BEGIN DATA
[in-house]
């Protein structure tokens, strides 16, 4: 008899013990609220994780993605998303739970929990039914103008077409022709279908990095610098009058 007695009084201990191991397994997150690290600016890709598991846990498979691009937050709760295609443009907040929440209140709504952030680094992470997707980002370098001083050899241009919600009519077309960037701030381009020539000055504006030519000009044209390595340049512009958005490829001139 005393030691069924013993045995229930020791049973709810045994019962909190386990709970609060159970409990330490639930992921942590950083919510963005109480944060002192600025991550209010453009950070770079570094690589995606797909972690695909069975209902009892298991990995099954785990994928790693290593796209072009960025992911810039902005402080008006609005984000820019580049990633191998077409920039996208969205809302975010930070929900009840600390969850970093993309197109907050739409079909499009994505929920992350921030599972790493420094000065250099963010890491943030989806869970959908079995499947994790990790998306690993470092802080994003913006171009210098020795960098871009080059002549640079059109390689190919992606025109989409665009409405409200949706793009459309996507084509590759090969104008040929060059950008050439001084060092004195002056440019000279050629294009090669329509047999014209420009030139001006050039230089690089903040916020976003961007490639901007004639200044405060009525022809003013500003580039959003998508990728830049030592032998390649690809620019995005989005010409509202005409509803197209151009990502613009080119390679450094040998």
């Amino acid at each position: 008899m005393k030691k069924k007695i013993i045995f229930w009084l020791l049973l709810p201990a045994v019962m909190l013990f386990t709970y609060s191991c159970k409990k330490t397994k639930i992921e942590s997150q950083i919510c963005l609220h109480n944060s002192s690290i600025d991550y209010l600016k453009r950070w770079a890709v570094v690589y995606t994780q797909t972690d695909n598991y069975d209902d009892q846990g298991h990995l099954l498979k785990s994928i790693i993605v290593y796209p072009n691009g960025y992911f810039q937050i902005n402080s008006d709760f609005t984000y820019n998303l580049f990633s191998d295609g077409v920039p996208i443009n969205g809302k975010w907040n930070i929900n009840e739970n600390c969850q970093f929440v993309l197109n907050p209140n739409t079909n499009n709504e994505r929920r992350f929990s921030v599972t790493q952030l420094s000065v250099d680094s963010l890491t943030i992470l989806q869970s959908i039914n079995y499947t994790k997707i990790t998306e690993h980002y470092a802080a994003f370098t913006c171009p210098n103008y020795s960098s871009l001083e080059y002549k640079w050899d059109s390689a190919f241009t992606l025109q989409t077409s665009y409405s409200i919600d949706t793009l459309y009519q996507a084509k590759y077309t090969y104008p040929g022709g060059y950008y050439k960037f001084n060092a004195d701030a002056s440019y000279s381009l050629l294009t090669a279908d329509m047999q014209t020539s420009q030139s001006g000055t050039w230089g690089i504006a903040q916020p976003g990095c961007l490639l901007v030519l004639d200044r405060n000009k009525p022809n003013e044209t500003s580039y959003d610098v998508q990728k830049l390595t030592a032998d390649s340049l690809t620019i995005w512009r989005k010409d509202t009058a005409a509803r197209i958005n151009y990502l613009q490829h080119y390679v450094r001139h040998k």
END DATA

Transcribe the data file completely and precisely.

[in-house]
């Protein structure tokens, strides 16, 4: 008899013990609220994780993605998303739970929990039914103008077409022709279908990095610098009058 007695009084201990191991397994997150690290600016890709598991846990498979691009937050709760295609443009907040929440209140709504952030680094992470997707980002370098001083050899241009919600009519077309960037701030381009020539000055504006030519000009044209390595340049512009958005490829001139 005393030691069924013993045995229930020791049973709810045994019962909190386990709970609060159970409990330490639930992921942590950083919510963005109480944060002192600025991550209010453009950070770079570094690589995606797909972690695909069975209902009892298991990995099954785990994928790693290593796209072009960025992911810039902005402080008006609005984000820019580049990633191998077409920039996208969205809302975010930070929900009840600390969850970093993309197109907050739409079909499009994505929920992350921030599972790493420094000065250099963010890491943030989806869970959908079995499947994790990790998306690993470092802080994003913006171009210098020795960098871009080059002549640079059109390689190919992606025109989409665009409405409200949706793009459309996507084509590759090969104008040929060059950008050439001084060092004195002056440019000279050629294009090669329509047999014209420009030139001006050039230089690089903040916020976003961007490639901007004639200044405060009525022809003013500003580039959003998508990728830049030592032998390649690809620019995005989005010409509202005409509803197209151009990502613009080119390679450094040998």
């Amino acid at each position: 008899m005393k030691k069924k007695i013993i045995f229930w009084l020791l049973l709810p201990a045994v019962m909190l013990f386990t709970y609060s191991c159970k409990k330490t397994k639930i992921e942590s997150q950083i919510c963005l609220h109480n944060s002192s690290i600025d991550y209010l600016k453009r950070w770079a890709v570094v690589y995606t994780q797909t972690d695909n598991y069975d209902d009892q846990g298991h990995l099954l498979k785990s994928i790693i993605v290593y796209p072009n691009g960025y992911f810039q937050i902005n402080s008006d709760f609005t984000y820019n998303l580049f990633s191998d295609g077409v920039p996208i443009n969205g809302k975010w907040n930070i929900n009840e739970n600390c969850q970093f929440v993309l197109n907050p209140n739409t079909n499009n709504e994505r929920r992350f929990s921030v599972t790493q952030l420094s000065v250099d680094s963010l890491t943030i992470l989806q869970s959908i039914n079995y499947t994790k997707i990790t998306e690993h980002y470092a802080a994003f370098t913006c171009p210098n103008y020795s960098s871009l001083e080059y002549k640079w050899d059109s390689a190919f241009t992606l025109q989409t077409s665009y409405s409200i919600d949706t793009l459309y009519q996507a084509k590759y077309t090969y104008p040929g022709g060059y950008y050439k960037f001084n060092a004195d701030a002056s440019y000279s381009l050629l294009t090669a279908d329509m047999q014209t020539s420009q030139s001006g000055t050039w230089g690089i504006a903040q916020p976003g990095c961007l490639l901007v030519l004639d200044r405060n000009k009525p022809n003013e044209t500003s580039y959003d610098v998508q990728k830049l390595t030592a032998d390649s340049l690809t620019i995005w512009r989005k010409d509202t009058a005409a509803r197209i958005n151009y990502l613009q490829h080119y390679v450094r001139h040998k």